Google Impact Challenge: Disabilities – ADA 25th Anniversary


Google Impact Challenge: Disabilities – ADA 25th Anniversary

The Accurate Source To Find Transcript To Google Impact Challenge: Disabilities – ADA 25th Anniversary.”

[Google Impact Challenge: Disabilities – ADA 25th Anniversary]

[Judy Heumann – US State Dept. Special Advisor on Disability Rights:] Source:
Growing up, we would talk about the American dream and work hard, study hard, and you can move forward. But if you had a disability, working hard and studying hard didn’t really mean you’d get anything.

[Tia Nelis – President, Self Advocates Becoming Empowered:]
I went and applied for a day care job to be a teacher’s assistant. The teachers liked me, and then they found out that I had been in Special Ed, and all of a sudden, the job was no longer available.

[Tom Harkin, Former Senator (Introduced the ADA in the Senate):]
My older brother became deaf at a young age. I think he was maybe six years old. His life was circumscribed by people saying, well, you’re deaf.
So you can’t do this, you can’t do that. They told him he could be one of three things. He could be a baker, a shoe cobbler, or a printer’s assistant. He said, I don’t want to be that. They said, OK, then, you’re a baker.

[Ed Roberts (Pioneer of the Independent Living movement) CIVIL RIGHTS FOR DISABLED:]

[Zona Roberts (Ed’s Mother):]
Ed just had a way of inspiring people to be what they needed to be. But he was a scared kid going off to college. It was just this terrifying idea,
they’re all going to look at me. And then he realized they could look at him, and he could be a star. Of course, it opened the doors to people who had kids with disabilities.

[Judy Heumann:]
I wanted to be a teacher. My written oral and medical exam all were given in inaccessible buildings. And my friends carried me up and down the steps. And then I was failed on my medical exam because I couldn’t walk. And I really couldn’t let it drop. Friends of mine and I decided that what we would do is we would set up this group.

[Kathy Martinez (Former Assistant Secretary of Labor):]
I got a flyer in Braille, which I’d never received before. It said something like, fight for your civil rights.

[Judy Heumann:]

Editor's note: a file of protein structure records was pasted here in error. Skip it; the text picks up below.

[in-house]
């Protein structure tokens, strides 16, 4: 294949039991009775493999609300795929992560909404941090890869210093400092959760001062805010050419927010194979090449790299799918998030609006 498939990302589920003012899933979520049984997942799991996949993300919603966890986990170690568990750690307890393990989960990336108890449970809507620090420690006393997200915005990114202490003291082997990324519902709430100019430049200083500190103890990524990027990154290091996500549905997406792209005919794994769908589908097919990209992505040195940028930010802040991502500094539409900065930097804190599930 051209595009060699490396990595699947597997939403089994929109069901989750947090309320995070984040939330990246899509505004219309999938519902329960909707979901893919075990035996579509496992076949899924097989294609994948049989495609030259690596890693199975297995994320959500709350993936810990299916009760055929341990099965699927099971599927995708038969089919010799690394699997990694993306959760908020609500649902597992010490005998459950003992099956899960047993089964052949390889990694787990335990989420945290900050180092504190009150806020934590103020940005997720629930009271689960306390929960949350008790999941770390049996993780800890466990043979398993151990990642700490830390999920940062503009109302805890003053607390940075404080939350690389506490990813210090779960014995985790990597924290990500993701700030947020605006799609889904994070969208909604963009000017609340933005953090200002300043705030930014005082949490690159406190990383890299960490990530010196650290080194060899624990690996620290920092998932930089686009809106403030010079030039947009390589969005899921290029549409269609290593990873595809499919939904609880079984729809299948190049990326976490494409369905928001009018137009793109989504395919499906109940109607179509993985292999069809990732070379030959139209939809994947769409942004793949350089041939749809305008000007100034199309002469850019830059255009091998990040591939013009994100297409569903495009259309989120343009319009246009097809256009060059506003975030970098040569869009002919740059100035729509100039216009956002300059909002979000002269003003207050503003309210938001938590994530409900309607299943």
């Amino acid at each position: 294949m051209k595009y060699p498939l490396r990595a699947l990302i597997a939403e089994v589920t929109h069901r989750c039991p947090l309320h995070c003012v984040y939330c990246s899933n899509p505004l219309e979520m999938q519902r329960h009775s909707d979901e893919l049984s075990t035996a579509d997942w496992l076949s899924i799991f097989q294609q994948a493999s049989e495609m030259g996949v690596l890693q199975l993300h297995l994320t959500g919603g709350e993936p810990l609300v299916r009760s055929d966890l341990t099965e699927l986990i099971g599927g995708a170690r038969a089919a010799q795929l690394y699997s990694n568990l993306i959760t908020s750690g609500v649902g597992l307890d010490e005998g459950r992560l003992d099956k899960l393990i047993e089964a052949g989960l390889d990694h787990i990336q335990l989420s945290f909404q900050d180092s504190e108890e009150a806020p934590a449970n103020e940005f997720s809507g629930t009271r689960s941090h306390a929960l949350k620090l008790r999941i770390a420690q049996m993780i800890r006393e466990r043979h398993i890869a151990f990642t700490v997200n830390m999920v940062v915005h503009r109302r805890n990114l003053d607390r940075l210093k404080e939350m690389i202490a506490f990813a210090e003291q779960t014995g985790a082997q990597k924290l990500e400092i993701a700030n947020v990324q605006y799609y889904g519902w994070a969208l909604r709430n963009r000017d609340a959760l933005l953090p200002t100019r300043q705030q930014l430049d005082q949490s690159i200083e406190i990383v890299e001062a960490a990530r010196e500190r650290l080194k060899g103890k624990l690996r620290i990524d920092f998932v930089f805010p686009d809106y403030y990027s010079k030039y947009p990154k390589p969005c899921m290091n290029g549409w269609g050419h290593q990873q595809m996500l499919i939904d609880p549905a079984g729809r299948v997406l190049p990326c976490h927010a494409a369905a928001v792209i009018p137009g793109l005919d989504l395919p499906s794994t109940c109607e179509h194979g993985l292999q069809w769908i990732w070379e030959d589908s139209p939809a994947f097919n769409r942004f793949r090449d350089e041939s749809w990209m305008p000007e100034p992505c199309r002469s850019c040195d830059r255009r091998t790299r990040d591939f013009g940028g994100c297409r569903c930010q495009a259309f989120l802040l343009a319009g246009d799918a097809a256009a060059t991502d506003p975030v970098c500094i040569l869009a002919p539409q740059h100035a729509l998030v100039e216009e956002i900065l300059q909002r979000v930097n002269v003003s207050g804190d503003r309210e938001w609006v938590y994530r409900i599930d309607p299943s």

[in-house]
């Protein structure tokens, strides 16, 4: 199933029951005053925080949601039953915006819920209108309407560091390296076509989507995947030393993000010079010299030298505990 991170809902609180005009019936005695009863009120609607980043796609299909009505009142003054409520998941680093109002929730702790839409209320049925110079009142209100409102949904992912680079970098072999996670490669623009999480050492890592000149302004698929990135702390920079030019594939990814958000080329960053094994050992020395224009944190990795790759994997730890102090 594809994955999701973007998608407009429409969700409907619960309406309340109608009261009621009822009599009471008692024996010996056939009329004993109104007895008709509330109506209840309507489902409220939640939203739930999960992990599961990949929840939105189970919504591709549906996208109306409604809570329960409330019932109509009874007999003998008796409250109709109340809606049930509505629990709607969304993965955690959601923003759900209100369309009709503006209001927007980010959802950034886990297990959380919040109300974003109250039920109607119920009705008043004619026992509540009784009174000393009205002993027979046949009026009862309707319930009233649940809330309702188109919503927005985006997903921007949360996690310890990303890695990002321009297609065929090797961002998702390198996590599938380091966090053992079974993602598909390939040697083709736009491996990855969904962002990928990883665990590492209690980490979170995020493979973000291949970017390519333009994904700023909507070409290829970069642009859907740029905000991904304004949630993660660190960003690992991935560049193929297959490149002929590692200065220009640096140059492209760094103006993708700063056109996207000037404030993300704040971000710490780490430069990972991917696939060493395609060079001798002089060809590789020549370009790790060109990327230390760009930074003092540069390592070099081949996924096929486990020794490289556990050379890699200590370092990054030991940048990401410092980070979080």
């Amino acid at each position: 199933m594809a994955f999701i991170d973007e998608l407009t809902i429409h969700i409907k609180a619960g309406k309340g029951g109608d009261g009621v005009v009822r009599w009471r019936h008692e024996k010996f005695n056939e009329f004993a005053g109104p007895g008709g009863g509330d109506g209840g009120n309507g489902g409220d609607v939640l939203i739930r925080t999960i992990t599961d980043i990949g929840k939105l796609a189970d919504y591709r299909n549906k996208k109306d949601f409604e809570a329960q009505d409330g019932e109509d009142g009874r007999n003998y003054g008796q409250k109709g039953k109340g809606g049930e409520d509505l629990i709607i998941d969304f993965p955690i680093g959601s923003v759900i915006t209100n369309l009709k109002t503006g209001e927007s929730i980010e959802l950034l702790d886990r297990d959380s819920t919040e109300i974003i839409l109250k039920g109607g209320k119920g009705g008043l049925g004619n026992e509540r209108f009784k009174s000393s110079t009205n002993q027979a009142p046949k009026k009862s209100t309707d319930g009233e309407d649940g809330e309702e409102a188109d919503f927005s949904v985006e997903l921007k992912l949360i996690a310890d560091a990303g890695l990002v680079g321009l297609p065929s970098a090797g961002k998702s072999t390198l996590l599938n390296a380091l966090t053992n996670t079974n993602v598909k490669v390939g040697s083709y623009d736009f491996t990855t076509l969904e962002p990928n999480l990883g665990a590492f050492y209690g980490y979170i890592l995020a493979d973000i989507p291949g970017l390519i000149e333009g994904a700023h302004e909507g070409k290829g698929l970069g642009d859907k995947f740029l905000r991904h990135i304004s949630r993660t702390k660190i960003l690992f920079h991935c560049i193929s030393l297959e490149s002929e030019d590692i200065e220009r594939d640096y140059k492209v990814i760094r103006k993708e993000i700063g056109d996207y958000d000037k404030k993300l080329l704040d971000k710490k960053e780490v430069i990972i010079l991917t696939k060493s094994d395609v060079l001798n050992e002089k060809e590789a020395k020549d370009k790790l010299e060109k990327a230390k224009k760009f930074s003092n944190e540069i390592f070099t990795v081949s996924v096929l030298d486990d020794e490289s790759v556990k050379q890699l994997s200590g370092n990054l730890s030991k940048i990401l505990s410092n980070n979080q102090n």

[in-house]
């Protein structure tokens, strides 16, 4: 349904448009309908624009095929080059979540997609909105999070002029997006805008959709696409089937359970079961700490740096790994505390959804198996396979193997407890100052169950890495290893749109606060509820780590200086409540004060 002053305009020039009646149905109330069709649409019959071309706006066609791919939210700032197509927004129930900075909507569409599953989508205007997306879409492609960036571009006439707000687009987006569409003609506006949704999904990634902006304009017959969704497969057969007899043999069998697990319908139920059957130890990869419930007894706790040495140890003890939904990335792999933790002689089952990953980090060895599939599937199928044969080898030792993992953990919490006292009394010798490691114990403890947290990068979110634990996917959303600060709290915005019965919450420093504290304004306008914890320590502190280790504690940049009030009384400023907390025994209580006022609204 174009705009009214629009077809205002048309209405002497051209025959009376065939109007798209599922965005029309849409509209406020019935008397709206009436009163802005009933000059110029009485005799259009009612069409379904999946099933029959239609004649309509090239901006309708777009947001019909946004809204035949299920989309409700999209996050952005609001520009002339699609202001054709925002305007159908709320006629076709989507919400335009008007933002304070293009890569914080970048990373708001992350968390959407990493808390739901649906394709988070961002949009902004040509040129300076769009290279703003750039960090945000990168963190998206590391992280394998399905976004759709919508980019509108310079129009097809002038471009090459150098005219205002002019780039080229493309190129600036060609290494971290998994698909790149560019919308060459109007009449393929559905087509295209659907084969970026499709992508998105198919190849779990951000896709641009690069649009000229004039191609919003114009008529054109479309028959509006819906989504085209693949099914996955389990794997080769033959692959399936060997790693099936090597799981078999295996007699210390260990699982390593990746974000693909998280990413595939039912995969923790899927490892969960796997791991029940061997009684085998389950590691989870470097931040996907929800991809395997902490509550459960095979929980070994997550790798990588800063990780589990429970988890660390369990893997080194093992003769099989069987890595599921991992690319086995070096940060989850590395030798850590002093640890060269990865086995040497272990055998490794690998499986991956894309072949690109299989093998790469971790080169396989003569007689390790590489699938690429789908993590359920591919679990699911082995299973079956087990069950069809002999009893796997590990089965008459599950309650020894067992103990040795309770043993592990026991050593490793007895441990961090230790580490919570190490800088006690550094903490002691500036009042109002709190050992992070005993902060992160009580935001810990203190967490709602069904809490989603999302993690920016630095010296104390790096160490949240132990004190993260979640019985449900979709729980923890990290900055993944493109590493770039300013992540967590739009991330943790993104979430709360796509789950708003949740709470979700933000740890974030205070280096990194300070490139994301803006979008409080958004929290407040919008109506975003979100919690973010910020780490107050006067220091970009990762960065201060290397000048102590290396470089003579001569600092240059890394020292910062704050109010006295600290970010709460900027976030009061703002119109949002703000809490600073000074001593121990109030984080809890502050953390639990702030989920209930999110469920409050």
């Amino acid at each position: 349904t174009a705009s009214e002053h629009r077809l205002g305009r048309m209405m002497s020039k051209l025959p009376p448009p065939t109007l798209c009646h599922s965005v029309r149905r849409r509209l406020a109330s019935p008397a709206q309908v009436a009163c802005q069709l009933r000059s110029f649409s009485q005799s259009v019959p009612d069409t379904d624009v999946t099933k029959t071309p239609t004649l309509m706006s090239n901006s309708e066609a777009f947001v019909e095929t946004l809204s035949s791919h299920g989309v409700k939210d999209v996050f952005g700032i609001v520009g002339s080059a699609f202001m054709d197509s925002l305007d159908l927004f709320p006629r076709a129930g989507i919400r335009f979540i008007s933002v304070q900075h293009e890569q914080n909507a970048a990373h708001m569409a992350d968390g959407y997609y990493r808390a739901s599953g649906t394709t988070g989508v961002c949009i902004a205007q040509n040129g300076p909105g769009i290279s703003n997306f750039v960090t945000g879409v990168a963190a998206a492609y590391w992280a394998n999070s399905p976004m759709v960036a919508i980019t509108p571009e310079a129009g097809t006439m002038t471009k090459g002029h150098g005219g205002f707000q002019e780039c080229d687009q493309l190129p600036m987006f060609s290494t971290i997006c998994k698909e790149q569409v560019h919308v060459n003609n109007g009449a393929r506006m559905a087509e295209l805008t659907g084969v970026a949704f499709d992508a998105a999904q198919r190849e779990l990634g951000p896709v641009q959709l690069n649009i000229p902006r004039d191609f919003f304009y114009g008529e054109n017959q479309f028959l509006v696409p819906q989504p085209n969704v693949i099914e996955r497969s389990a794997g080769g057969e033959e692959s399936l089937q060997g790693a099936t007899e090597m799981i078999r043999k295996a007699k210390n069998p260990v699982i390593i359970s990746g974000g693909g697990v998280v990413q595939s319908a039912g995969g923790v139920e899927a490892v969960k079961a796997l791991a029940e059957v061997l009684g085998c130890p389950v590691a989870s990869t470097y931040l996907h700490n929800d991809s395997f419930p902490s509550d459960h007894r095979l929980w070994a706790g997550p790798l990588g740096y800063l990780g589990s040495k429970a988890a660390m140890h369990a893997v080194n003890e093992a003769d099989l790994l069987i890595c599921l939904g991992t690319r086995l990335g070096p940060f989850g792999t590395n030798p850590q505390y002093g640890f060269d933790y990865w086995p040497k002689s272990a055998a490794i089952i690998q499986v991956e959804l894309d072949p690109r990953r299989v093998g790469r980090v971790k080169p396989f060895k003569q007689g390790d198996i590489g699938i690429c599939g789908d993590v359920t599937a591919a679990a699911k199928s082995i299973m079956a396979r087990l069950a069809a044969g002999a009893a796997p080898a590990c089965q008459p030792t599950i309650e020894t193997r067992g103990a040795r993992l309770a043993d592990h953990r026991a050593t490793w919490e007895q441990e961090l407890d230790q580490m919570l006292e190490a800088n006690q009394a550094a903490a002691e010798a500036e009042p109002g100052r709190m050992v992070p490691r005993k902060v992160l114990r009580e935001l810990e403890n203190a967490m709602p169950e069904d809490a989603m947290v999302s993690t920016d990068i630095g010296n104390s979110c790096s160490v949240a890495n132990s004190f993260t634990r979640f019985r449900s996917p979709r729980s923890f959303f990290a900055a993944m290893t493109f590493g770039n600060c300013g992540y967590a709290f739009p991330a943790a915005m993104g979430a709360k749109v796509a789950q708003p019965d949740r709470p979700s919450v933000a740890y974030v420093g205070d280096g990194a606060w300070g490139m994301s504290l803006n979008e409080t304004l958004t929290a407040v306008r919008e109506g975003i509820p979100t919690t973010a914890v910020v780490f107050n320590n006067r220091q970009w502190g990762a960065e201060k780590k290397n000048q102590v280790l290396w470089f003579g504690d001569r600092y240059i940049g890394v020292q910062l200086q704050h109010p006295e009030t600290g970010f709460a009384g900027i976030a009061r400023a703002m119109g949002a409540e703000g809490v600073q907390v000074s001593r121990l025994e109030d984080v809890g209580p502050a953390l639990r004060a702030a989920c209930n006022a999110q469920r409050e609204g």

That was really the beginning of advocacy.

[Kathy Martinez:]
I never knew that there was such thing as being proud of being a disabled person.

[Judy Heumann:]
It was everybody really beginning to demand respect and the right to be able to do with their life what other people do, and don’t have to think about.

[Tom Harkin:]
This one person said to me one day, we got left out. I said, left out of what? He said, the Civil Rights Act. You can’t discriminate against people of color, or women, or sex, or national origin, but disability, perfectly legal. I became aware then, of a movement to have a broad Civil Rights Bill to cover all people with disabilities.

[SEN. TOM HARKIN (Sen. Harkin delivers speech in sign language upon passage of the ADA):]

[Tom Harkin:]
We had this wonderful point in time when we had the President of United States strongly in back of it.

[President George H. W. Bush:]
We will not tolerate discrimination in America. I now lift my pen to sign this Americans with Disability Act, and say let the shameful wall of exclusion finally come tumbling down.

[Tom Harkin:]
The biggest impact of ADA has been the change in the physical environment. Everything from curb cuts to widened doors to seating in theaters.

[Judy Heumann:]
Buses are accessible. It means that people can actually get to their job. There’s consciousness around accessible restrooms and hotel room doors.

[Tom Harkin:]
It has spawned a whole bunch of new technology.

[Zona Roberts (Ed’s Mother):]
Portable respirators came out. Motorized wheelchairs came out.

[Claudia Gordon Through Interpreter:]
Technology has transformed the lives of deaf individuals like myself.

[Patrick Kennedy:]
For those with intellectual developmental disabilities, technology is what allows them to participate.

[Tia Nelis:]
People with disabilities can work and can be a part of their community.

[Tatyana Mcfadden:]
You’re seeing people with physical disabilities actually coming out to play high school sports.

[Claudia Gordon Through Interpreter:]
I gained a real understanding of the ADA and what it symbolized.

[Tatyana Mcfadden:]
We have the right to do everything and anything that we want. And it’s because of the ADA.

[Tom Harkin:] Source: L Y B I O . N E T
If my brother were alive, I think now he would think that more people like him have a better shake, a more fair shake.

Happy 25th years of ADA.

Google Impact Challenge: Disabilities – ADA 25th Anniversary. Ed Roberts (Pioneer of the Independent Living movement) CIVIL RIGHTS FOR DISABLED. Science & Technology Transcript, Dialogue, Remarks, Saying, Quotes, Words And Text.

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